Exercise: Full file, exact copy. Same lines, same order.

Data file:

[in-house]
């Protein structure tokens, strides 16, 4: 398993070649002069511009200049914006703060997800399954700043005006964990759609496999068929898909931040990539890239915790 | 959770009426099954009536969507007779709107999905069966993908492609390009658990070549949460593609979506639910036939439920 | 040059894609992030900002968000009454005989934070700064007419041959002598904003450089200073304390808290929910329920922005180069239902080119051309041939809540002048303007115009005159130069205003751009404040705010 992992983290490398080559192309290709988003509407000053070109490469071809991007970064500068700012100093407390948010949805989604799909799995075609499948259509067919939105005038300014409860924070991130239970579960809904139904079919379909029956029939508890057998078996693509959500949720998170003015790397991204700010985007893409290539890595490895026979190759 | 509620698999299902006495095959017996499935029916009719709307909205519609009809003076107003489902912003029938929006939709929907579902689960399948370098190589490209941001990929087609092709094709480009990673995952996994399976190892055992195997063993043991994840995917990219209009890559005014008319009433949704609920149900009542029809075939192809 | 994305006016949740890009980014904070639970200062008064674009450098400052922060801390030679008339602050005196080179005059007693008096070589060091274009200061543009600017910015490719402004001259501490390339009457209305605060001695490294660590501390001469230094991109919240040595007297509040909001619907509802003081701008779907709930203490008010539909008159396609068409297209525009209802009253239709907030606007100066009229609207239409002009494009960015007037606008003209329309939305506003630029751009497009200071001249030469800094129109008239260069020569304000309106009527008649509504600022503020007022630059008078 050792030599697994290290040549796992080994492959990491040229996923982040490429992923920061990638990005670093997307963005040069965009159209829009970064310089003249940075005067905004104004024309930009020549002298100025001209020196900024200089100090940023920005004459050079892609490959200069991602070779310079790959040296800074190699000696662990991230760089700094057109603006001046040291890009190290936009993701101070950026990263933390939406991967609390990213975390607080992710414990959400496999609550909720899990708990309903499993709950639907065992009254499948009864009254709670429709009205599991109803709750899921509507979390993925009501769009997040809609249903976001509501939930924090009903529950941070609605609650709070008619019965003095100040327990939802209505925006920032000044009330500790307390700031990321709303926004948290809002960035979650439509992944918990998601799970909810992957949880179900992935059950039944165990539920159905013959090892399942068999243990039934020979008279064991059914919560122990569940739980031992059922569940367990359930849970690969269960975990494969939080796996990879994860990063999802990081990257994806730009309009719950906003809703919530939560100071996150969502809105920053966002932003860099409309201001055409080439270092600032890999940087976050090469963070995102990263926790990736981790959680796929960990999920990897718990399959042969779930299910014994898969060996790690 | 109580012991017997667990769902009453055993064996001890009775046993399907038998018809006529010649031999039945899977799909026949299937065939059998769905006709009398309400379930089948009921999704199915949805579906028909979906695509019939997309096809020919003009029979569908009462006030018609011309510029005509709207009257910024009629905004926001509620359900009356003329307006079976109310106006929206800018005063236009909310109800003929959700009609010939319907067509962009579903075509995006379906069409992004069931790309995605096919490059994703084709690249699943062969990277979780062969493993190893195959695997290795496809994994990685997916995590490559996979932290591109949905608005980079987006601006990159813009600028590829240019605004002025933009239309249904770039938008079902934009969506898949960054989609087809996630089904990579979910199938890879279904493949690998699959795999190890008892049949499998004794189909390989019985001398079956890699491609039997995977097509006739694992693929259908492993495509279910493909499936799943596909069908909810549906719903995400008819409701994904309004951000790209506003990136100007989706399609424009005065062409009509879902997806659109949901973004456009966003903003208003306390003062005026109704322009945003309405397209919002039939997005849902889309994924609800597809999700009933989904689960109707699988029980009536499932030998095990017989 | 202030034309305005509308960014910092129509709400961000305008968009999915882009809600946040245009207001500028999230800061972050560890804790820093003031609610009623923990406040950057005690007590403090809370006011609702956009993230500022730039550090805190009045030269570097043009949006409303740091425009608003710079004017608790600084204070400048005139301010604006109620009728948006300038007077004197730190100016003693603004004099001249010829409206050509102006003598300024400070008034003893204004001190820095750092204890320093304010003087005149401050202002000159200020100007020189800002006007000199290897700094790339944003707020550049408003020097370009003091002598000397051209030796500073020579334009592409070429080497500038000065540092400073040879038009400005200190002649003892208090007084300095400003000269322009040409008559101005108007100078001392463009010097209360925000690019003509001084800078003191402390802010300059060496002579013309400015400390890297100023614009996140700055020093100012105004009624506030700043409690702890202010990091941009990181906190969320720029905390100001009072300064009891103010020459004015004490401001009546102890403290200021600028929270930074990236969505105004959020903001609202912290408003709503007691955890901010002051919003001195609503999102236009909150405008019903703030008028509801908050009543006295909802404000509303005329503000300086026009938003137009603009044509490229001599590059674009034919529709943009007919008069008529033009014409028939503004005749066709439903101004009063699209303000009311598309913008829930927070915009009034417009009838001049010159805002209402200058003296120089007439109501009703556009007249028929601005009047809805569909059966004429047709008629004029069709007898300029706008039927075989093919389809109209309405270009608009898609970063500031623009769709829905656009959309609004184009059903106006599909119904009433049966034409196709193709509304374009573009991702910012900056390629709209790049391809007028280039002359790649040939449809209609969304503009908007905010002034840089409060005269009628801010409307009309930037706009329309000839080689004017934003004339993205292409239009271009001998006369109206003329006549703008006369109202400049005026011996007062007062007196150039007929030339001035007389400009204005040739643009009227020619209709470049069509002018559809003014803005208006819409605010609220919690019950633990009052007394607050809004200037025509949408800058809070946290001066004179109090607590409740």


[in-house]
């Protein structure tokens, strides 16, 4: 398993070649002069511009200049914006703060997800399954700043005006964990759609496999068929898909931040990539890239915790 | 959770009426099954009536969507007779709107999905069966993908492609390009658990070549949460593609979506639910036939439920 | 040059894609992030900002968000009454005989934070700064007419041959002598904003450089200073304390808290929910329920922005180069239902080119051309041939809540002048303007115009005159130069205003751009404040705010 992992983290490398080559192309290709988003509407000053070109490469071809991007970064500068700012100093407390948010949805989604799909799995075609499948259509067919939105005038300014409860924070991130239970579960809904139904079919379909029956029939508890057998078996693509959500949720998170003015790397991204700010985007893409290539890595490895026979190759 | 509620698999299902006495095959017996499935029916009719709307909205519609009809003076107003489902912003029938929006939709929907579902689960399948370098190589490209941001990929087609092709094709480009990673995952996994399976190892055992195997063993043991994840995917990219209009890559005014008319009433949704609920149900009542029809075939192809 | 994305006016949740890009980014904070639970200062008064674009450098400052922060801390030679008339602050005196080179005059007693008096070589060091274009200061543009600017910015490719402004001259501490390339009457209305605060001695490294660590501390001469230094991109919240040595007297509040909001619907509802003081701008779907709930203490008010539909008159396609068409297209525009209802009253239709907030606007100066009229609207239409002009494009960015007037606008003209329309939305506003630029751009497009200071001249030469800094129109008239260069020569304000309106009527008649509504600022503020007022630059008078 050792030599697994290290040549796992080994492959990491040229996923982040490429992923920061990638990005670093997307963005040069965009159209829009970064310089003249940075005067905004104004024309930009020549002298100025001209020196900024200089100090940023920005004459050079892609490959200069991602070779310079790959040296800074190699000696662990991230760089700094057109603006001046040291890009190290936009993701101070950026990263933390939406991967609390990213975390607080992710414990959400496999609550909720899990708990309903499993709950639907065992009254499948009864009254709670429709009205599991109803709750899921509507979390993925009501769009997040809609249903976001509501939930924090009903529950941070609605609650709070008619019965003095100040327990939802209505925006920032000044009330500790307390700031990321709303926004948290809002960035979650439509992944918990998601799970909810992957949880179900992935059950039944165990539920159905013959090892399942068999243990039934020979008279064991059914919560122990569940739980031992059922569940367990359930849970690969269960975990494969939080796996990879994860990063999802990081990257994806730009309009719950906003809703919530939560100071996150969502809105920053966002932003860099409309201001055409080439270092600032890999940087976050090469963070995102990263926790990736981790959680796929960990999920990897718990399959042969779930299910014994898969060996790690 | 109580012991017997667990769902009453055993064996001890009775046993399907038998018809006529010649031999039945899977799909026949299937065939059998769905006709009398309400379930089948009921999704199915949805579906028909979906695509019939997309096809020919003009029979569908009462006030018609011309510029005509709207009257910024009629905004926001509620359900009356003329307006079976109310106006929206800018005063236009909310109800003929959700009609010939319907067509962009579903075509995006379906069409992004069931790309995605096919490059994703084709690249699943062969990277979780062969493993190893195959695997290795496809994994990685997916995590490559996979932290591109949905608005980079987006601006990159813009600028590829240019605004002025933009239309249904770039938008079902934009969506898949960054989609087809996630089904990579979910199938890879279904493949690998699959795999190890008892049949499998004794189909390989019985001398079956890699491609039997995977097509006739694992693929259908492993495509279910493909499936799943596909069908909810549906719903995400008819409701994904309004951000790209506003990136100007989706399609424009005065062409009509879902997806659109949901973004456009966003903003208003306390003062005026109704322009945003309405397209919002039939997005849902889309994924609800597809999700009933989904689960109707699988029980009536499932030998095990017989 | 202030034309305005509308960014910092129509709400961000305008968009999915882009809600946040245009207001500028999230800061972050560890804790820093003031609610009623923990406040950057005690007590403090809370006011609702956009993230500022730039550090805190009045030269570097043009949006409303740091425009608003710079004017608790600084204070400048005139301010604006109620009728948006300038007077004197730190100016003693603004004099001249010829409206050509102006003598300024400070008034003893204004001190820095750092204890320093304010003087005149401050202002000159200020100007020189800002006007000199290897700094790339944003707020550049408003020097370009003091002598000397051209030796500073020579334009592409070429080497500038000065540092400073040879038009400005200190002649003892208090007084300095400003000269322009040409008559101005108007100078001392463009010097209360925000690019003509001084800078003191402390802010300059060496002579013309400015400390890297100023614009996140700055020093100012105004009624506030700043409690702890202010990091941009990181906190969320720029905390100001009072300064009891103010020459004015004490401001009546102890403290200021600028929270930074990236969505105004959020903001609202912290408003709503007691955890901010002051919003001195609503999102236009909150405008019903703030008028509801908050009543006295909802404000509303005329503000300086026009938003137009603009044509490229001599590059674009034919529709943009007919008069008529033009014409028939503004005749066709439903101004009063699209303000009311598309913008829930927070915009009034417009009838001049010159805002209402200058003296120089007439109501009703556009007249028929601005009047809805569909059966004429047709008629004029069709007898300029706008039927075989093919389809109209309405270009608009898609970063500031623009769709829905656009959309609004184009059903106006599909119904009433049966034409196709193709509304374009573009991702910012900056390629709209790049391809007028280039002359790649040939449809209609969304503009908007905010002034840089409060005269009628801010409307009309930037706009329309000839080689004017934003004339993205292409239009271009001998006369109206003329006549703008006369109202400049005026011996007062007062007196150039007929030339001035007389400009204005040739643009009227020619209709470049069509002018559809003014803005208006819409605010609220919690019950633990009052007394607050809004200037025509949408800058809070946290001066004179109090607590409740």